Donnerstag, 26. Juli 2018

Steve Bannon, his aspirations for future politics, and the possible effects. - Insights into the dangers and benefits of cycle-based theories

Steve Bannon, 2017.
(By Gage Skidmore from Peoria, AZ, USA - Steve Bannon
[CC BY-SA 2.0,] via WikimediaCommons)
by Detlef Gronenborn
These days Steve Bannon, who does not need to be introduced here further, plans to set up a foundation with the aim to support – and tutor - right-wing, nationalistic conservative movements in Europe.

He plans and probably expects his “The Movement” to be influential, gaining confidence from the insight that "Right-wing populist nationalism is what will happen. That's what will govern."

So he was cited in al-Jazeera and other media. For this to understand it is necessary to look at Bannon’s intellectual background. His ideas and political maneuvering as editor, advisor and now messenger, are based on cycle-based historical theories, namely the Strauss-Howe generational or Fourth Turning theory. Focusing on North American (US) history in particular, the authors list a series of turnings or cycles, of which the current – or fourth in their listing – is a period of downturn and crisis which will inevitably lead to radical change and reordering. For Bannon – and others – this reordering came with Trump (comp. Archaeologik 9.11.2016) and apparently now also with the resurgence of the political right in Europe (comp. Archaeologik 8.7.2016). Bannon’s political standpoint and his application of cycle-based theories make those appear in an unfavorable light. Admittedly, most cycle-based theories, beginning with Greek antiquity, do see a downturn or collapse phase as an integral part of cycling. Also, components of these downturn, or collapse, or disintegrating phases of cycles are an increase in violence and an increase in nationalism or emphasis on dominant identities.

General template of a cycle
(modified from Turchin/Nefedov 2009; Gronenborn 2016; Gronenborn et al. 2017).

This has been shown for past state-level societies (e.g. Turchin/Nefedov 2009), and can be followed back to early farming societies (Gronenborn 2016; Gronenborn et al. 2017). These social processes may even be understood as more or less actively chosen resilience strategies. In fact, it can convincingly be argued that an increase in cohesion and within-group self-identification will have positive effects on group performance (Tajfel/Turner 1986; van Dick et al. 2008), albeit maybe of only short-term duration. Thus, as promising as identity emphasis appears for those who see their salvation in increasing rigidity and nationalistic identities, there are two facts, easily overlooked in this debate, which are equally part and parcel of cycle-based theories:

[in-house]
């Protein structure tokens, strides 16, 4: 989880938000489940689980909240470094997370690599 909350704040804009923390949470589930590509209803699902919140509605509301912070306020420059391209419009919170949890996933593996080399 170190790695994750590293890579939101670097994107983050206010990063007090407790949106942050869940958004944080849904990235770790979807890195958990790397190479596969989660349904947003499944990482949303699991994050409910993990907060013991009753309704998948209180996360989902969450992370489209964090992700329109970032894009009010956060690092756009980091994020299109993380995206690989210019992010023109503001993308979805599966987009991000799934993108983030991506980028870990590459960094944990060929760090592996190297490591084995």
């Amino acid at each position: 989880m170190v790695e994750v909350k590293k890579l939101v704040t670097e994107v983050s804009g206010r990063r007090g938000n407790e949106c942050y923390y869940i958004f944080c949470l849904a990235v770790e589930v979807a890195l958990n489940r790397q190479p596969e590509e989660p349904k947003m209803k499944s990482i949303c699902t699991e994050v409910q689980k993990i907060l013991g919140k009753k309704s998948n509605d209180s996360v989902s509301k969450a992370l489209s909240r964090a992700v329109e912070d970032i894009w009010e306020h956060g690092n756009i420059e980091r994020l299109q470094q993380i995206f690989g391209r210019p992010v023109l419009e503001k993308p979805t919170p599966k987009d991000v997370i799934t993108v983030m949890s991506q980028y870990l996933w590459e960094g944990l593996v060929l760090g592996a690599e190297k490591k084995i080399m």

The turn form the 1920ies to the early 1930ies saw a continuously increasing rigidity in the German society, which ultimately led to the atrocities of the holocaust and WWII.: March of the “National Opposition” in Bad Harzburg, Germany, October 1931.
(Bundesarchiv, Bild 102-12407 [CC-BY-SA 3.0,] via WikimediaCommons)

The first is that the extent and the effects or these processes may be ameliorated by courageous and educated humanistic and democratic political maneuvering, given that the dynamics are well analyzed and understood. It needs to be clear that the amplitudes of cycles are by no means given, but on the contrary are actively formed and shaped by human agency. Historical cyclical processes are certainly not as deterministic as it is often claimed by the many academic adversaries.